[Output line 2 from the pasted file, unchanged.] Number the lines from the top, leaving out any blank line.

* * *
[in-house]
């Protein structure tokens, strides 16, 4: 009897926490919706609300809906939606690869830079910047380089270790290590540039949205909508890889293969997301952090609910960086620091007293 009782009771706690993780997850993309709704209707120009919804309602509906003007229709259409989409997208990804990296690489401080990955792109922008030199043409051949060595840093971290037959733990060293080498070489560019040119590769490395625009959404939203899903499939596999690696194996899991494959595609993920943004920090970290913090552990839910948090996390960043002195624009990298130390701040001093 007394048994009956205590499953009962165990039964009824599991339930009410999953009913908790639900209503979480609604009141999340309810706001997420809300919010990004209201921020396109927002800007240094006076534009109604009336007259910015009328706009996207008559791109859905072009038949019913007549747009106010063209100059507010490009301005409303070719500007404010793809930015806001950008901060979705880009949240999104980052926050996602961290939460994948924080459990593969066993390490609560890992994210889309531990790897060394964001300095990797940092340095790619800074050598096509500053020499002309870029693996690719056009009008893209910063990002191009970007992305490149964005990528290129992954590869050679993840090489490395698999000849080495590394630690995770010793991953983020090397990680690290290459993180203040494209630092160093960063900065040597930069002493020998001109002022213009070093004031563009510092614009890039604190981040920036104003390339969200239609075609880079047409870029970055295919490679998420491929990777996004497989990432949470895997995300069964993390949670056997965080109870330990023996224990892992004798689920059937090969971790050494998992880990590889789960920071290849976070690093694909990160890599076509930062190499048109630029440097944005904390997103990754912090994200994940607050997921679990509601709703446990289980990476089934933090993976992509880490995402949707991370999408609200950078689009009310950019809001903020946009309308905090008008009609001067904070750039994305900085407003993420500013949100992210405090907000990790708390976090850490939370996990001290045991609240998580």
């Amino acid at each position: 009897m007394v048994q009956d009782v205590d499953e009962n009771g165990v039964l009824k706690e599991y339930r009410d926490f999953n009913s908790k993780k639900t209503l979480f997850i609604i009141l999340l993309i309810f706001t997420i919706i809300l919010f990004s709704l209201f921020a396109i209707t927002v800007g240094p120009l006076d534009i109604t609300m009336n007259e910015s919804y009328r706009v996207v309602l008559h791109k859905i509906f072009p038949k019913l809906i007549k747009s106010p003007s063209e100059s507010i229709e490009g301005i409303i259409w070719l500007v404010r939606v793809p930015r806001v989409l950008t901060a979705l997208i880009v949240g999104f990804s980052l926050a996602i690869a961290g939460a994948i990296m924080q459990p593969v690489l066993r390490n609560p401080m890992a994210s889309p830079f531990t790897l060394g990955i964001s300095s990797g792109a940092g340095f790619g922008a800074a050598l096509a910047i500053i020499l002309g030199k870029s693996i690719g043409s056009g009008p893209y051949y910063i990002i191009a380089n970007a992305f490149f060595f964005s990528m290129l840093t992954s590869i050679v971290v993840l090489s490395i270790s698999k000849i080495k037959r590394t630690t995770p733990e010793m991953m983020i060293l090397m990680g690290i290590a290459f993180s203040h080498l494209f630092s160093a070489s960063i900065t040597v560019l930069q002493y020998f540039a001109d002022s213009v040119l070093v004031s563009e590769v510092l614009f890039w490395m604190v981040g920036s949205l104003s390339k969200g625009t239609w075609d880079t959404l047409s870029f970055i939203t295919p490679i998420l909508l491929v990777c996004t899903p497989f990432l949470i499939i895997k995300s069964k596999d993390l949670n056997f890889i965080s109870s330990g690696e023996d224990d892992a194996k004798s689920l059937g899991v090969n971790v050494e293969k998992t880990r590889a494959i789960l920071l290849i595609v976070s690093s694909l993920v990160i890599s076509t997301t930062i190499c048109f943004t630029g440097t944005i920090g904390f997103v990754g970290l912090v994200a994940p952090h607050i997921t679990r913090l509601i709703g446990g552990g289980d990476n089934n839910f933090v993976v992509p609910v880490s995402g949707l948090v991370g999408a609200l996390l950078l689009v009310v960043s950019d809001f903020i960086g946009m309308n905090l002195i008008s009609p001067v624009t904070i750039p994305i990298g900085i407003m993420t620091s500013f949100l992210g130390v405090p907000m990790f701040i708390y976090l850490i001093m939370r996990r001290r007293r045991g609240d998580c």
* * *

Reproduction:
């Protein structure tokens, strides 16, 4: 009897926490919706609300809906939606690869830079910047380089270790290590540039949205909508890889293969997301952090609910960086620091007293 009782009771706690993780997850993309709704209707120009919804309602509906003007229709259409989409997208990804990296690489401080990955792109922008030199043409051949060595840093971290037959733990060293080498070489560019040119590769490395625009959404939203899903499939596999690696194996899991494959595609993920943004920090970290913090552990839910948090996390960043002195624009990298130390701040001093 007394048994009956205590499953009962165990039964009824599991339930009410999953009913908790639900209503979480609604009141999340309810706001997420809300919010990004209201921020396109927002800007240094006076534009109604009336007259910015009328706009996207008559791109859905072009038949019913007549747009106010063209100059507010490009301005409303070719500007404010793809930015806001950008901060979705880009949240999104980052926050996602961290939460994948924080459990593969066993390490609560890992994210889309531990790897060394964001300095990797940092340095790619800074050598096509500053020499002309870029693996690719056009009008893209910063990002191009970007992305490149964005990528290129992954590869050679993840090489490395698999000849080495590394630690995770010793991953983020090397990680690290290459993180203040494209630092160093960063900065040597930069002493020998001109002022213009070093004031563009510092614009890039604190981040920036104003390339969200239609075609880079047409870029970055295919490679998420491929990777996004497989990432949470895997995300069964993390949670056997965080109870330990023996224990892992004798689920059937090969971790050494998992880990590889789960920071290849976070690093694909990160890599076509930062190499048109630029440097944005904390997103990754912090994200994940607050997921679990509601709703446990289980990476089934933090993976992509880490995402949707991370999408609200950078689009009310950019809001903020946009309308905090008008009609001067904070750039994305900085407003993420500013949100992210405090907000990790708390976090850490939370996990001290045991609240998580």